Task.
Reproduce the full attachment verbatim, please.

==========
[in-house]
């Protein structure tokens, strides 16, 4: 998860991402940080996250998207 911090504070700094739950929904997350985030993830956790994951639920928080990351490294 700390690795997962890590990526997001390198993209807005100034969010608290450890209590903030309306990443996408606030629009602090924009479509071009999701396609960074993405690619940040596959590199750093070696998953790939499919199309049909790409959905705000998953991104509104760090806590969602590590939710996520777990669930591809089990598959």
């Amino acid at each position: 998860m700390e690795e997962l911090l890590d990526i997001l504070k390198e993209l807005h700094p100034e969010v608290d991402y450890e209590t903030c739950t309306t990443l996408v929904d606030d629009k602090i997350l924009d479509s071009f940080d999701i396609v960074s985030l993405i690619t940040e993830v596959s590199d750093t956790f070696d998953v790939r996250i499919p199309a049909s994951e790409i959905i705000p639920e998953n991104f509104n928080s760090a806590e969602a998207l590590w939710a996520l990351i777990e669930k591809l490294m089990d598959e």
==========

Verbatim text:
[in-house]
């Protein structure tokens, strides 16, 4: 998860991402940080996250998207 911090504070700094739950929904997350985030993830956790994951639920928080990351490294 700390690795997962890590990526997001390198993209807005100034969010608290450890209590903030309306990443996408606030629009602090924009479509071009999701396609960074993405690619940040596959590199750093070696998953790939499919199309049909790409959905705000998953991104509104760090806590969602590590939710996520777990669930591809089990598959």
């Amino acid at each position: 998860m700390e690795e997962l911090l890590d990526i997001l504070k390198e993209l807005h700094p100034e969010v608290d991402y450890e209590t903030c739950t309306t990443l996408v929904d606030d629009k602090i997350l924009d479509s071009f940080d999701i396609v960074s985030l993405i690619t940040e993830v596959s590199d750093t956790f070696d998953v790939r996250i499919p199309a049909s994951e790409i959905i705000p639920e998953n991104f509104n928080s760090a806590e969602a998207l590590w939710a996520l990351i777990e669930k591809l490294m089990d598959e």